WASHINGTON, Feb. 26 /PRNewswire-USNewswire/ -- Governor Edward G. Rendell today told U.S. lawmakers that small businesses struggle under a health care system that fosters spiraling costs, uneven and inadequate quality and little or no coverage for millions of Americans - and states cannot afford to wait for Congress to act.
Speaking before the U.S. House of Representatives Committee on Small Business, the Governor said he firmly believes the health care crisis is a national problem. However, in the absence of a federal solution, governors have been forced to develop their own plans. In Pennsylvania, that plan is called Prescription for Pennsylvania.
"Health care costs are projected to almost double by 2014 and paying for insurance will become unsustainable for state governments, our employers and our residents," Governor Rendell said. "Our small businesses will be especially hard hit and their workers represent the overwhelming majority of the uninsured in Pennsylvania. Small employers, employers with a majority of low-wage employees, and employers with older employees are less likely to be able to afford health care coverage for their employees."
The Governor said he was troubled by a November 2007 report from the Economic Policy Institute, which showed that from 2000 to 2007, Pennsylvania had the second-highest loss of employer-based health care coverage for people under 65 years old. In 2007, there were 491,392 fewer Pennsylvanians being covered through their employer than in 2000.
"The growth and volatility in the premium costs in Pennsylvania for small employers is a driving factor and primary reason for this erosion in Pennsylvania," Governor Rendell said. "Employer-based coverage is still the most prominent way Pennsylvanians receive health care, so it is critical that we try to stem this erosion of coverage as quickly as possible."
Governor Rendell's Prescription for Pennsylvania health care reform plan expands access to affordable health care coverage, improves the quality of care Pennsylvanians receive and gets health care costs under control for employers and employees. Since it was rolled out in January 2007, it has been recognized by The Henry J. Kaiser Family Foundation, Robert Wood Johnson Foundation, and Families USA for its reasonable approach to health care reform.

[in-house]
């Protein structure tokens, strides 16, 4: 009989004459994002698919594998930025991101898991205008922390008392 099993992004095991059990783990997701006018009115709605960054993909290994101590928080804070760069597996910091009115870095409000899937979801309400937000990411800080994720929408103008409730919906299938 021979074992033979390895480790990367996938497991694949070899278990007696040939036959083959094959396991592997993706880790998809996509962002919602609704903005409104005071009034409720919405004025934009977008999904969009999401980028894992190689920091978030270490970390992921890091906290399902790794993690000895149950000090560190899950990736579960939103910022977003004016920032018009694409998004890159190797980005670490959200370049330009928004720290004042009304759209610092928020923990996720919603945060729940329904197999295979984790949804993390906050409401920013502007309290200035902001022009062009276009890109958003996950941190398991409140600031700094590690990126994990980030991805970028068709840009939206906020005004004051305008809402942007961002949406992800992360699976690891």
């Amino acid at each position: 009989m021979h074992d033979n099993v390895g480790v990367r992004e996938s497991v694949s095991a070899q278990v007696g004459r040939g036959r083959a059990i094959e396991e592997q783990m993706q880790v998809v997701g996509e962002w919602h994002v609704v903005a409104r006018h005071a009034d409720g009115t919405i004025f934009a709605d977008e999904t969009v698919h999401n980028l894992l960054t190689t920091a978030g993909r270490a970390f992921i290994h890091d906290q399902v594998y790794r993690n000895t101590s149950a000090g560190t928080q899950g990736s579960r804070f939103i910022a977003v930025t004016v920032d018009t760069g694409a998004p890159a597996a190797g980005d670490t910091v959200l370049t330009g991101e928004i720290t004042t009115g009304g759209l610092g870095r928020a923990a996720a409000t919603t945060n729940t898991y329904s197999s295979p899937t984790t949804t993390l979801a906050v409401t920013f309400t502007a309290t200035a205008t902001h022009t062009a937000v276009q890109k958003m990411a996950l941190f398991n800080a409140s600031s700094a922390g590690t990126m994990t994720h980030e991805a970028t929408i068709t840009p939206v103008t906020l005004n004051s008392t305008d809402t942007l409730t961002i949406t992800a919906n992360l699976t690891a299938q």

Several pieces of the Prescription for Pennsylvania have been enacted, including new legislation that puts Pennsylvania at the nation's forefront in tackling and reducing hospital acquired infections; a new program that deals with how chronic diseases are treated; and updates in decades-old laws which allow nurse practitioners, midwives, physician's assistants and dental hygienists to practice to the full extent of their education and training.
Pennsylvania has also expanded its Children's Health Insurance Program (CHIP) to Cover All Kids and has implemented a new approach to long term living services.
The two critical pieces of Prescription for Pennsylvania that remain to be passed are the two that, most directly, will help small businesses. The first is a plan to Cover All Pennsylvanians - called CAP - that will make affordable basic health insurance available to eligible small businesses that do not presently offer health insurance to their employees and to the uninsured. This coverage will be offered through the private insurance market.
Small business employers can participate if they have 50 or fewer employees who earn less than the state average wage and currently do not offer health insurance to their employees. Employers who choose to join CAP will pay approximately $130 per employee per month, and employees will pay a premium of $40 or $60 per month depending on family income. If family income is less than 150 percent of federal poverty level, the employee will not pay a premium.
All uninsured Pennsylvanians, no matter what size company they work for, will be able to purchase affordable health insurance through CAP. A family of four earning up to $61,000 a year will receive help from the state paying their premiums, and all uninsured adults who earn more than that amount - 300 percent of the federal poverty level - can participate in CAP by paying the full cost.